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Taxpayer Wins Major Gift Tax Valuation Case

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Taxpayer Wins Major Gift Tax Valuation Case

Mr. Jones established three trusts for his daughters in May 2009.  He gifted voting and non-voting stock of Seneca Sawmill Co. (“SSC”) and limited partnership interest of Seneca Jones Timber Co. (“SJTC”) to the trusts.  Together these entities operated a lumber and timber business.  Mr. Jones filed a gift tax return and reported the total value of the gifts at approximately $21,000,000.  The return was audited by the IRS and the IRS determined the value should be approximately $121,000,000 and assessed a gift tax efficiency of about $45,000,000.  In a tax court memorandum decision (T.C. Memo. 2019-101), Judge Pew agreed with Mr. Jones’ appraiser that the value of the gifts was approximately $24,000,000, resulting in an additional gift tax liability of about $1,200,000 ($3,000,000 x 40%).

SSC was the manufacturer of lumber.  The business was started in 1954.  In 1986 it elected S status.  In 1989 SSC began to purchase its own land to reduce its reliance on timber grown on federal lands.  In 1992 Mr. Jones formed Seneca Jones Timber Co. (“SJTC”) to acquire and hold timber lands to provide SSC with inventory and also to make it easier to obtain loans since they could be secured by the timber lands.  SSC became the general partner of SJTC and received a 10% interest for the lands it recently purchased, which it contributed to SJTC.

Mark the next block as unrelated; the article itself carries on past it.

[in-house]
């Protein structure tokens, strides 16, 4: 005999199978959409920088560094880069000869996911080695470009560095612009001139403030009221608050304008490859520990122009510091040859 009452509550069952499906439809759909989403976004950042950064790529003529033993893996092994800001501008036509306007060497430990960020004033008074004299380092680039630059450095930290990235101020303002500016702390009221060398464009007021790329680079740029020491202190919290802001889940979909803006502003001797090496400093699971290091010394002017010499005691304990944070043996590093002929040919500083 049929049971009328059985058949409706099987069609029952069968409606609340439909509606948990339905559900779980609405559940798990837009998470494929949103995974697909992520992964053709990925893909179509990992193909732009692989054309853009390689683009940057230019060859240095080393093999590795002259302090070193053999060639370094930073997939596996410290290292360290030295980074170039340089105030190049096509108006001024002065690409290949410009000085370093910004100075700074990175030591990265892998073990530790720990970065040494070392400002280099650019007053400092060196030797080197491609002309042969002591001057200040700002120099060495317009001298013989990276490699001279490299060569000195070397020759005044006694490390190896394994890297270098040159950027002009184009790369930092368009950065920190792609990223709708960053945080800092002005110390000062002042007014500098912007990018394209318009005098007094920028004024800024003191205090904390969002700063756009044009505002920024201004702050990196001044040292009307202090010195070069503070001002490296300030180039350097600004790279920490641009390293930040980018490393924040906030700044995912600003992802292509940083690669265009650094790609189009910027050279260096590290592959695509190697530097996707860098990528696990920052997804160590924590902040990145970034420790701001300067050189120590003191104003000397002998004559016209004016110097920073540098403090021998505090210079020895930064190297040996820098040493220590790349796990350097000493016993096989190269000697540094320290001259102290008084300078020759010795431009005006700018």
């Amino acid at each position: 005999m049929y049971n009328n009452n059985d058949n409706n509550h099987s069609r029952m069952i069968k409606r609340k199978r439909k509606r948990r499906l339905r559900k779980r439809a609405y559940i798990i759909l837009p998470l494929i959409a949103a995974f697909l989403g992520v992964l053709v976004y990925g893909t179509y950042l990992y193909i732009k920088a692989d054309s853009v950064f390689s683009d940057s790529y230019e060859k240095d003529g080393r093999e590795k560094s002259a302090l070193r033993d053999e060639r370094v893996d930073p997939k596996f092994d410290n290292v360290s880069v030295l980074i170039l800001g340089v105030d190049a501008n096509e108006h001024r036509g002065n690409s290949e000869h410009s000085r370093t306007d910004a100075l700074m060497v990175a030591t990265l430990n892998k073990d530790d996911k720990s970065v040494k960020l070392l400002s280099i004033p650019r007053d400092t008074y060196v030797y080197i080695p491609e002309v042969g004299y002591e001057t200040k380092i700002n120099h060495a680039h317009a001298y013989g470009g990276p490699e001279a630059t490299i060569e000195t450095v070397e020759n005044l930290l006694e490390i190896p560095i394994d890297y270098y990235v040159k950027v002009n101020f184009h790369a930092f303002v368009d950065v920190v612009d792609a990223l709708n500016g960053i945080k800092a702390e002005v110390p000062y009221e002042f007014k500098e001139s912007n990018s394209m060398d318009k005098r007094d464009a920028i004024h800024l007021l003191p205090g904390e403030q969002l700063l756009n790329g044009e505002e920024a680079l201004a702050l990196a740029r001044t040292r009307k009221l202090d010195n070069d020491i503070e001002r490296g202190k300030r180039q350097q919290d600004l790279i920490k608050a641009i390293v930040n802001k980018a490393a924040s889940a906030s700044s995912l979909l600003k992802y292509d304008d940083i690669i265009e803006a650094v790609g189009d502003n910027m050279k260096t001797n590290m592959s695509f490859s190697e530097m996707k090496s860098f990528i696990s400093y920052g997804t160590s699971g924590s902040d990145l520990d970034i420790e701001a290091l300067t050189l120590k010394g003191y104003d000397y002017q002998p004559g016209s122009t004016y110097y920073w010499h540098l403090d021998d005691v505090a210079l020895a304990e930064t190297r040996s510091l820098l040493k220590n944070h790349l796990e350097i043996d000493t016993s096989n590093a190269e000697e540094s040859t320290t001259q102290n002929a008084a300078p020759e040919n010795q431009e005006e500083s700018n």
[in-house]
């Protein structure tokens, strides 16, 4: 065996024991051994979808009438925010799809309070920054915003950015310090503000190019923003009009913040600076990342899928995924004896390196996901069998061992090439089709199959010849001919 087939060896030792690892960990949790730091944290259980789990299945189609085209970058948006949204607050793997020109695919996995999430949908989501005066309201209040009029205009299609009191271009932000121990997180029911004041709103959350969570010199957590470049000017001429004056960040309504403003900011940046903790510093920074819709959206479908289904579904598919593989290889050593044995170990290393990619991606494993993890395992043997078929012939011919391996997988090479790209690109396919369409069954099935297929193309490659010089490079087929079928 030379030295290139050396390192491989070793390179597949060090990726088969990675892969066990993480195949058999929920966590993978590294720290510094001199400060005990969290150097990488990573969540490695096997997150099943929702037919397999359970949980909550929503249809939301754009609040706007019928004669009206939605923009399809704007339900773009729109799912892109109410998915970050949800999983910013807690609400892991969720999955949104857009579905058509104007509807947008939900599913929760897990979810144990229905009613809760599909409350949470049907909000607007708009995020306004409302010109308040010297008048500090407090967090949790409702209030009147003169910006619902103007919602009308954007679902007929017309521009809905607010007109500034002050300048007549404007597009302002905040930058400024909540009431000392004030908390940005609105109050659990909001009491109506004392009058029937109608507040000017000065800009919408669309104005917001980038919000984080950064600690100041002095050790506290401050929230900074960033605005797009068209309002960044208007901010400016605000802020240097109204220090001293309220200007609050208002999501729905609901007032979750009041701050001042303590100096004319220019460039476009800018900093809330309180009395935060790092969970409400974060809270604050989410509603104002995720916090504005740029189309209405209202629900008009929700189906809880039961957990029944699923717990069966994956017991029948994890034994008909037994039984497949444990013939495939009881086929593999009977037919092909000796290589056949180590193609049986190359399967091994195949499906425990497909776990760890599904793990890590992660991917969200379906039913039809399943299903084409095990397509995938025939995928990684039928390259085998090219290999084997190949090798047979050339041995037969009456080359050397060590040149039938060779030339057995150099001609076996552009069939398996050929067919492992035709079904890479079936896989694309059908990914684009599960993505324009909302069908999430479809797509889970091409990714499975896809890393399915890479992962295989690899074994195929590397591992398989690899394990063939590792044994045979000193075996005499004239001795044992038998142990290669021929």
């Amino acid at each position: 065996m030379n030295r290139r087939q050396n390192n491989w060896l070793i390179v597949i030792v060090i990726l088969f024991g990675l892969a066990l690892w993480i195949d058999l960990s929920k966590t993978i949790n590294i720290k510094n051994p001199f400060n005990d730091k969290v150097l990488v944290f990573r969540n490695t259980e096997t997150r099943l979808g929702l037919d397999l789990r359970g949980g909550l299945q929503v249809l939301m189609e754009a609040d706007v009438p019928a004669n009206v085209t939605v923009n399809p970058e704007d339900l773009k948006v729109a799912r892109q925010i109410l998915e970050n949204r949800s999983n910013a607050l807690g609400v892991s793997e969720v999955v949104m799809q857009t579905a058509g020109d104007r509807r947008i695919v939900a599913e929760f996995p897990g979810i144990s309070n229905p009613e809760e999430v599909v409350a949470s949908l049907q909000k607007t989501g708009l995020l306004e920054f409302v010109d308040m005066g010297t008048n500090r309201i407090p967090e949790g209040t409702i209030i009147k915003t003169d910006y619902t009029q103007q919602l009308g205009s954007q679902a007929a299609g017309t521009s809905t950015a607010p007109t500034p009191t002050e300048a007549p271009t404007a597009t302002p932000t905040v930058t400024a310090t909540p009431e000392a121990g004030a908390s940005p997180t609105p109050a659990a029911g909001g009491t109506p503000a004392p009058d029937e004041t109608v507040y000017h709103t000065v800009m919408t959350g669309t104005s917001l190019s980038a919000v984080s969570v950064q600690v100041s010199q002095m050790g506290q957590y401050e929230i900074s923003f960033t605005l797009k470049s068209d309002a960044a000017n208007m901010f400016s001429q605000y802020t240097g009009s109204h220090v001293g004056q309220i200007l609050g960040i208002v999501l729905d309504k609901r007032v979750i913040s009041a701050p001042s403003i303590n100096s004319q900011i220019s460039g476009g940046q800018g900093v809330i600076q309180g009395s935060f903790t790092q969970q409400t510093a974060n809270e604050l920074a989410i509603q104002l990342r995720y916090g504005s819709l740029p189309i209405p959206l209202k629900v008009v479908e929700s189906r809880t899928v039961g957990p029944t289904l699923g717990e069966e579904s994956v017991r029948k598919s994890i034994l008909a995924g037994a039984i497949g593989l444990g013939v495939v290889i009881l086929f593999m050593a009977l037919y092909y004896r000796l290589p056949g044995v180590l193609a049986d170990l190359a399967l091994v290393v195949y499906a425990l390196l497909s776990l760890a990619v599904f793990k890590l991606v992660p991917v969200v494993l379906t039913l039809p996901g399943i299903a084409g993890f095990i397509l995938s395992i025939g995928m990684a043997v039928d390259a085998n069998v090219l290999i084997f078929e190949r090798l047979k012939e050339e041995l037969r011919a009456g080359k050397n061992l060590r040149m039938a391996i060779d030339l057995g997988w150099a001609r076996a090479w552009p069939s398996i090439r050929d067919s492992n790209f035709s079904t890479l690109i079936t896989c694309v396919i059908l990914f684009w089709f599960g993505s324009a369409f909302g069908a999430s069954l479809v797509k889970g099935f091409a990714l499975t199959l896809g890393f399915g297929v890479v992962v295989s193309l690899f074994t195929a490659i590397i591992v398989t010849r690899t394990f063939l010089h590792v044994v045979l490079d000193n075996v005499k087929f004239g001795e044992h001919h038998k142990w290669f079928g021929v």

The same management personnel ran SSC and SJTC and they shared a common headquarters.

The SSC shares are restricted by a Buy/Sell Agreement.  Any attempt at sale of SSC shares by a shareholder triggers a right of first refusal to SSC.  If SSC did not purchase the shares the other shareholders have the option to purchase them.  The purchase price is the fair market value mutually agreed upon or if such agreement was not reached, then by appraisal.  When an appraisal is used, consideration had to be given to discounts of lack of marketability, lack of control and anticipated cash distributions.